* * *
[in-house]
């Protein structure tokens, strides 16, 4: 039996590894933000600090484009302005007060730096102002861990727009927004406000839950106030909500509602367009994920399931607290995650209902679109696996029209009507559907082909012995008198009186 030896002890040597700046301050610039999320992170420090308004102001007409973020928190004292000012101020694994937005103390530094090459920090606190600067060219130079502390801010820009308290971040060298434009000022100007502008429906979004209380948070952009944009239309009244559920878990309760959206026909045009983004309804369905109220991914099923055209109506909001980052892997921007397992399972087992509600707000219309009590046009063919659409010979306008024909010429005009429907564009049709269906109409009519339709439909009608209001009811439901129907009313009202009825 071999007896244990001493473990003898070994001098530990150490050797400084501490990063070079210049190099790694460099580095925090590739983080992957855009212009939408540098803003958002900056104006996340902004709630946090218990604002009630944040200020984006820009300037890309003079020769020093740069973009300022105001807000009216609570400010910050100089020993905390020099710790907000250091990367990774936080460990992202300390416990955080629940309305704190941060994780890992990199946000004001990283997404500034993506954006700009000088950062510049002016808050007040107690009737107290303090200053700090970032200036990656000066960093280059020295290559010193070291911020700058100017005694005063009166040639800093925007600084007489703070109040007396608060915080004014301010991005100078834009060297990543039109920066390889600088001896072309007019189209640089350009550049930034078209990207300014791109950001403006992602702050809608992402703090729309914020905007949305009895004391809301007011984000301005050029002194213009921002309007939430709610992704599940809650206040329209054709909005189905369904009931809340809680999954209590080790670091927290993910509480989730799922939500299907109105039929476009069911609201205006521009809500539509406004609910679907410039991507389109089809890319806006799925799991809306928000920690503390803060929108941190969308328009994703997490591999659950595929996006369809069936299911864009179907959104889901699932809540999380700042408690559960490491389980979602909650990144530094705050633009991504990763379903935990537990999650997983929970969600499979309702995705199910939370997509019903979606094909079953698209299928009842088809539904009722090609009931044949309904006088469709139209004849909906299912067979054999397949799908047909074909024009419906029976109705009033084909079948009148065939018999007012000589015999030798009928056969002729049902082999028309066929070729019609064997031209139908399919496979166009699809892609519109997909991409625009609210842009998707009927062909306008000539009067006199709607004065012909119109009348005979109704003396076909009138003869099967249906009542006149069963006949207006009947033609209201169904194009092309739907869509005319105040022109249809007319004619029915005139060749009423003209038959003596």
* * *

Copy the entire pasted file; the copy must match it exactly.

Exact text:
[in-house]
């Protein structure tokens, strides 16, 4: 039996590894933000600090484009302005007060730096102002861990727009927004406000839950106030909500509602367009994920399931607290995650209902679109696996029209009507559907082909012995008198009186 030896002890040597700046301050610039999320992170420090308004102001007409973020928190004292000012101020694994937005103390530094090459920090606190600067060219130079502390801010820009308290971040060298434009000022100007502008429906979004209380948070952009944009239309009244559920878990309760959206026909045009983004309804369905109220991914099923055209109506909001980052892997921007397992399972087992509600707000219309009590046009063919659409010979306008024909010429005009429907564009049709269906109409009519339709439909009608209001009811439901129907009313009202009825 071999007896244990001493473990003898070994001098530990150490050797400084501490990063070079210049190099790694460099580095925090590739983080992957855009212009939408540098803003958002900056104006996340902004709630946090218990604002009630944040200020984006820009300037890309003079020769020093740069973009300022105001807000009216609570400010910050100089020993905390020099710790907000250091990367990774936080460990992202300390416990955080629940309305704190941060994780890992990199946000004001990283997404500034993506954006700009000088950062510049002016808050007040107690009737107290303090200053700090970032200036990656000066960093280059020295290559010193070291911020700058100017005694005063009166040639800093925007600084007489703070109040007396608060915080004014301010991005100078834009060297990543039109920066390889600088001896072309007019189209640089350009550049930034078209990207300014791109950001403006992602702050809608992402703090729309914020905007949305009895004391809301007011984000301005050029002194213009921002309007939430709610992704599940809650206040329209054709909005189905369904009931809340809680999954209590080790670091927290993910509480989730799922939500299907109105039929476009069911609201205006521009809500539509406004609910679907410039991507389109089809890319806006799925799991809306928000920690503390803060929108941190969308328009994703997490591999659950595929996006369809069936299911864009179907959104889901699932809540999380700042408690559960490491389980979602909650990144530094705050633009991504990763379903935990537990999650997983929970969600499979309702995705199910939370997509019903979606094909079953698209299928009842088809539904009722090609009931044949309904006088469709139209004849909906299912067979054999397949799908047909074909024009419906029976109705009033084909079948009148065939018999007012000589015999030798009928056969002729049902082999028309066929070729019609064997031209139908399919496979166009699809892609519109997909991409625009609210842009998707009927062909306008000539009067006199709607004065012909119109009348005979109704003396076909009138003869099967249906009542006149069963006949207006009947033609209201169904194009092309739907869509005319105040022109249809007319004619029915005139060749009423003209038959003596």